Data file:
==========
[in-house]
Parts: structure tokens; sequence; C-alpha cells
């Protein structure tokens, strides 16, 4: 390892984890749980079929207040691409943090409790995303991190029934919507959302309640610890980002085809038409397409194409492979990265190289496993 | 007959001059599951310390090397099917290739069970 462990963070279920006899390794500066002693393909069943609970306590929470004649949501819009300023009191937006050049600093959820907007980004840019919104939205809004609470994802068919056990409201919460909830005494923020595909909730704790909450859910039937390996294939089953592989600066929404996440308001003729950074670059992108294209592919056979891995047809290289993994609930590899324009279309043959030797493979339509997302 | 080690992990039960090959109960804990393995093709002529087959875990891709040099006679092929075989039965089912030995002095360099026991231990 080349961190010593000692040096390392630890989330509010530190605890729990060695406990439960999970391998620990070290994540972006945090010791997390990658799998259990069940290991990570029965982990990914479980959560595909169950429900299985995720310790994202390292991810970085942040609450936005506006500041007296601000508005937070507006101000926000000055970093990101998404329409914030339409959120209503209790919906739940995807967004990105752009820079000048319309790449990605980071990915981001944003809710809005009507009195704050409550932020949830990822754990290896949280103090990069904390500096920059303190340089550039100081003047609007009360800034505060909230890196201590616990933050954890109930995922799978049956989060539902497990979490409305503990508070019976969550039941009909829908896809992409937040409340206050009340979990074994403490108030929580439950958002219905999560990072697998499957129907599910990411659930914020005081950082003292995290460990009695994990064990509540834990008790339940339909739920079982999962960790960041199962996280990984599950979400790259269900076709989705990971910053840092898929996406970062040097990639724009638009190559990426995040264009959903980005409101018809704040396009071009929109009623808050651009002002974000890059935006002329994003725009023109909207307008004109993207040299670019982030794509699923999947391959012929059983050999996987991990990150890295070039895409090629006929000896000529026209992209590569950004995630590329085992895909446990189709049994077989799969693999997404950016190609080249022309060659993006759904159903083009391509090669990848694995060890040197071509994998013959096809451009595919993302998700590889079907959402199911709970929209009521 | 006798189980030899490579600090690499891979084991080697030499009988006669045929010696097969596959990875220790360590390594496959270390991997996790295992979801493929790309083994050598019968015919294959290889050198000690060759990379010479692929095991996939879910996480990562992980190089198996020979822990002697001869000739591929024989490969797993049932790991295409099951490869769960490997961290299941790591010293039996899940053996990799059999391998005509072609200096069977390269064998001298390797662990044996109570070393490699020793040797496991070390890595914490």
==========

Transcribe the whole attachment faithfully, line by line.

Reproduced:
[in-house]
Parts: structure tokens; sequence; C-alpha cells
């Protein structure tokens, strides 16, 4: 390892984890749980079929207040691409943090409790995303991190029934919507959302309640610890980002085809038409397409194409492979990265190289496993 | 007959001059599951310390090397099917290739069970 462990963070279920006899390794500066002693393909069943609970306590929470004649949501819009300023009191937006050049600093959820907007980004840019919104939205809004609470994802068919056990409201919460909830005494923020595909909730704790909450859910039937390996294939089953592989600066929404996440308001003729950074670059992108294209592919056979891995047809290289993994609930590899324009279309043959030797493979339509997302 | 080690992990039960090959109960804990393995093709002529087959875990891709040099006679092929075989039965089912030995002095360099026991231990 080349961190010593000692040096390392630890989330509010530190605890729990060695406990439960999970391998620990070290994540972006945090010791997390990658799998259990069940290991990570029965982990990914479980959560595909169950429900299985995720310790994202390292991810970085942040609450936005506006500041007296601000508005937070507006101000926000000055970093990101998404329409914030339409959120209503209790919906739940995807967004990105752009820079000048319309790449990605980071990915981001944003809710809005009507009195704050409550932020949830990822754990290896949280103090990069904390500096920059303190340089550039100081003047609007009360800034505060909230890196201590616990933050954890109930995922799978049956989060539902497990979490409305503990508070019976969550039941009909829908896809992409937040409340206050009340979990074994403490108030929580439950958002219905999560990072697998499957129907599910990411659930914020005081950082003292995290460990009695994990064990509540834990008790339940339909739920079982999962960790960041199962996280990984599950979400790259269900076709989705990971910053840092898929996406970062040097990639724009638009190559990426995040264009959903980005409101018809704040396009071009929109009623808050651009002002974000890059935006002329994003725009023109909207307008004109993207040299670019982030794509699923999947391959012929059983050999996987991990990150890295070039895409090629006929000896000529026209992209590569950004995630590329085992895909446990189709049994077989799969693999997404950016190609080249022309060659993006759904159903083009391509090669990848694995060890040197071509994998013959096809451009595919993302998700590889079907959402199911709970929209009521 | 006798189980030899490579600090690499891979084991080697030499009988006669045929010696097969596959990875220790360590390594496959270390991997996790295992979801493929790309083994050598019968015919294959290889050198000690060759990379010479692929095991996939879910996480990562992980190089198996020979822990002697001869000739591929024989490969797993049932790991295409099951490869769960490997961290299941790591010293039996899940053996990799059999391998005509072609200096069977390269064998001298390797662990044996109570070393490699020793040797496991070390890595914490």